tomatodizzymum Thu 21-May-15 20:27:30

Hypothesizing about what other things can happen by some idiot driving a mobility scooter dangerously is probably infinite. Most likely outcome though is still that they hit someone!
A mobility scooter probably weighs over 100kg, add to that the weight of the rider and the speed and you have a pretty lethal weapon in the hands of a dangerous driver. Children on scooters are dangerous but to be fair they weigh a heck of a lot less, have a smaller impact area and are probably a great deal more agile and have quicker reflexes than your average mobility scooting joy rider!

tomatodizzymum Thu 21-May-15 20:30:30

Just because I'm hoping this is the same man as the one I know, are you by any chance in South London mrsfuzzy? At least then we can hope there's only one nutter with a mobility scooter and all other users are using them properly.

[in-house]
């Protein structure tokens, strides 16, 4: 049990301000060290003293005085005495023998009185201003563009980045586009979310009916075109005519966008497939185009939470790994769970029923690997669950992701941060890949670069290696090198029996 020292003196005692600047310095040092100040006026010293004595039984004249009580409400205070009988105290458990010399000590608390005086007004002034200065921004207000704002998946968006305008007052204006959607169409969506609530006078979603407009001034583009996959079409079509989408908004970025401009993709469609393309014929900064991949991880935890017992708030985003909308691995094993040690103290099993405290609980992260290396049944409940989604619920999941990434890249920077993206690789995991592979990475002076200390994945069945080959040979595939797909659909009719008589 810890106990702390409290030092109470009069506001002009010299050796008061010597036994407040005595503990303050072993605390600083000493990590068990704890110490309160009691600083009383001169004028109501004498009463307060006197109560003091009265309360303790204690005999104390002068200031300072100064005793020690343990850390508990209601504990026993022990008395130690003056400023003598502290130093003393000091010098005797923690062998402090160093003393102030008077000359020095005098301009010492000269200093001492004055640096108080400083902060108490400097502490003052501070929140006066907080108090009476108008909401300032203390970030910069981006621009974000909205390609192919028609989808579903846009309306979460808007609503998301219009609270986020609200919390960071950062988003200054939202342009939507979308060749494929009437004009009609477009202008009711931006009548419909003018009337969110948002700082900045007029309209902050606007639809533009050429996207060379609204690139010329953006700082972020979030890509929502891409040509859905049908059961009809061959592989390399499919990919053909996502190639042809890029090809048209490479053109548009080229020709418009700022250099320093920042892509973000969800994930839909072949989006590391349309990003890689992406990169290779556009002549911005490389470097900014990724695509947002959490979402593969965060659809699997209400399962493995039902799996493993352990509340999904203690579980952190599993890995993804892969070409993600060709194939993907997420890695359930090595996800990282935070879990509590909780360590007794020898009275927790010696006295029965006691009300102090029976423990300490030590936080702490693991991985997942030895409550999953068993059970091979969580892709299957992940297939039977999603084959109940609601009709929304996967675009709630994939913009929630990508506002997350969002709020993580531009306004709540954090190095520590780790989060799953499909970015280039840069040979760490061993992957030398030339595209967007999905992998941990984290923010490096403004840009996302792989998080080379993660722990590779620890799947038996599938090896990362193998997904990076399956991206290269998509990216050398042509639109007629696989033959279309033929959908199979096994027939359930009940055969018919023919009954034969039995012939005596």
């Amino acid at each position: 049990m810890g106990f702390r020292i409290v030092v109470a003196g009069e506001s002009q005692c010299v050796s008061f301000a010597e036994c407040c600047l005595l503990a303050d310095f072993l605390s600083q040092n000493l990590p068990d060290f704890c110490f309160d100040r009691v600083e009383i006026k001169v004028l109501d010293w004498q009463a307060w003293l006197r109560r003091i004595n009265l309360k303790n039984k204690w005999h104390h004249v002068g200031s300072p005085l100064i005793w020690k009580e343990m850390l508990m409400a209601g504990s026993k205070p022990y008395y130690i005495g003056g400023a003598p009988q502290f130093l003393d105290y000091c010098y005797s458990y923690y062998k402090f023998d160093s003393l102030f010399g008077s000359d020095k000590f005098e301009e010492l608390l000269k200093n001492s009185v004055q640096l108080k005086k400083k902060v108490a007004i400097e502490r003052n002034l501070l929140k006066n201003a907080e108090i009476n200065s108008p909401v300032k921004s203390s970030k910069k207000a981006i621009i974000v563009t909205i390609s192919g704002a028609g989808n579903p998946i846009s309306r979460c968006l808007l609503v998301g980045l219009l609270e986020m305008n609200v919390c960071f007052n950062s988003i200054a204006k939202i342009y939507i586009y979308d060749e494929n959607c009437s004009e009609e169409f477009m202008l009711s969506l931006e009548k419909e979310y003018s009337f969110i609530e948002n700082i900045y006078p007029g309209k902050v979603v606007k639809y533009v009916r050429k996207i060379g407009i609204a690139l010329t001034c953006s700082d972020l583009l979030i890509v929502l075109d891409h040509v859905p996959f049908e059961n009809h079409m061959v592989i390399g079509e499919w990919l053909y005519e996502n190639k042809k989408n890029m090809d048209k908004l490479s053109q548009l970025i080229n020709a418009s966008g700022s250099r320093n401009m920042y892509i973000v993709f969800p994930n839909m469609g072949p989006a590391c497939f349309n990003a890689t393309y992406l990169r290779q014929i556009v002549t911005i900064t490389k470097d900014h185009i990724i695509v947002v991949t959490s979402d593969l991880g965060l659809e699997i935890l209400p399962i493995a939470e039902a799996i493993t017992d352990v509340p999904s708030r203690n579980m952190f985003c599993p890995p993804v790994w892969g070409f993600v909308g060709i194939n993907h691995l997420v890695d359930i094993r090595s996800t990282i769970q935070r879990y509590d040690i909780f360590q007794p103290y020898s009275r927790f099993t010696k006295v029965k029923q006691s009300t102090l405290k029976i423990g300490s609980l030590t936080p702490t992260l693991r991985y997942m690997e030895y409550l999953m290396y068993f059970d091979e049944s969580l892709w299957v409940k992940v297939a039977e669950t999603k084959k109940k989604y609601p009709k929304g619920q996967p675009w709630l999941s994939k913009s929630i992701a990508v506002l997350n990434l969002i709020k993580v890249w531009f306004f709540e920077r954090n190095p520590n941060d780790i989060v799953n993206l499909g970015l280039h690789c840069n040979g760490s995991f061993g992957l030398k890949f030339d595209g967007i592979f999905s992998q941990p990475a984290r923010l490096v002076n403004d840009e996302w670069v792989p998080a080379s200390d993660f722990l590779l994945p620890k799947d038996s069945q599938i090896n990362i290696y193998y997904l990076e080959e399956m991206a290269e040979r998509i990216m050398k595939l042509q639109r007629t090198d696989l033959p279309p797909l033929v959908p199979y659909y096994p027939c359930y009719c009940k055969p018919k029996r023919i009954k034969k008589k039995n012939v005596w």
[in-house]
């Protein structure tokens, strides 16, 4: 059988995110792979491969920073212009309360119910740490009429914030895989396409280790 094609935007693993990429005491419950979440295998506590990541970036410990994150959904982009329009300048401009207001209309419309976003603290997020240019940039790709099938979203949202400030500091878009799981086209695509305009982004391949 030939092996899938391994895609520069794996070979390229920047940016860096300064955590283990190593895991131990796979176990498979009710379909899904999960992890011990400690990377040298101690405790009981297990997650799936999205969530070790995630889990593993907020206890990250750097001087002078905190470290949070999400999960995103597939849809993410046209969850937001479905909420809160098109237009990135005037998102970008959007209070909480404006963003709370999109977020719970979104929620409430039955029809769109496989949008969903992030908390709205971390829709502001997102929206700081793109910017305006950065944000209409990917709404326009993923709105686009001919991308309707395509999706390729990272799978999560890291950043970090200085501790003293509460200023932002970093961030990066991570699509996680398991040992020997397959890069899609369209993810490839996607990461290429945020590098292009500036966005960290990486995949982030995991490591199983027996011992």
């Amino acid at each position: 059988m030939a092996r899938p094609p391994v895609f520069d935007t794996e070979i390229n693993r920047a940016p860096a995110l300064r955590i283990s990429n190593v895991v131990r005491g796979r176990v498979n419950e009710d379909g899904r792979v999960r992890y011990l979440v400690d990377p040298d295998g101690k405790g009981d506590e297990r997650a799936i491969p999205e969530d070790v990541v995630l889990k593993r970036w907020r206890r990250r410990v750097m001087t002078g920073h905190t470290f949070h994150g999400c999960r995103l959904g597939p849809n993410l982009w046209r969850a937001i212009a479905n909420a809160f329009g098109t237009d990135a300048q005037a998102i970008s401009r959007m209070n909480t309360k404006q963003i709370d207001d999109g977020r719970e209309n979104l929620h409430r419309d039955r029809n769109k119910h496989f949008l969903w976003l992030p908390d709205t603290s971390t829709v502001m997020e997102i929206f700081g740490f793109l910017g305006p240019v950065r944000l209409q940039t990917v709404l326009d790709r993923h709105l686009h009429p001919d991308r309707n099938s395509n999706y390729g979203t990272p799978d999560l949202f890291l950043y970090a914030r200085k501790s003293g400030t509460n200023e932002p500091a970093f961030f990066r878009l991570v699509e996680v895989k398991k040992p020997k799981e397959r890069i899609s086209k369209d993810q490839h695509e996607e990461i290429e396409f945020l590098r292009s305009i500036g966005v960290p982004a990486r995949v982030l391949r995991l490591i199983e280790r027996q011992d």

MagelanicClouds Thu 21-May-15 21:39:52

There are inconsiderate mobility scooter users who give the rest a bad name, just like there are inconsiderate cyclists and other examples.

Having nearly been run down by one myself I do think some sort of test/licence is a good idea. Apparently the near miss was all my fault (I was standing stationary at the time?!?) as it was the first time she'd ever used one. Nothing to do with the fact that she'd got it on the faster speed setting in a busy pedestrianised area.....

TheSecretCervix Sat 23-May-15 10:36:26

My electric wheelchair does 4mph. It probably weighs more than a pavement scooter.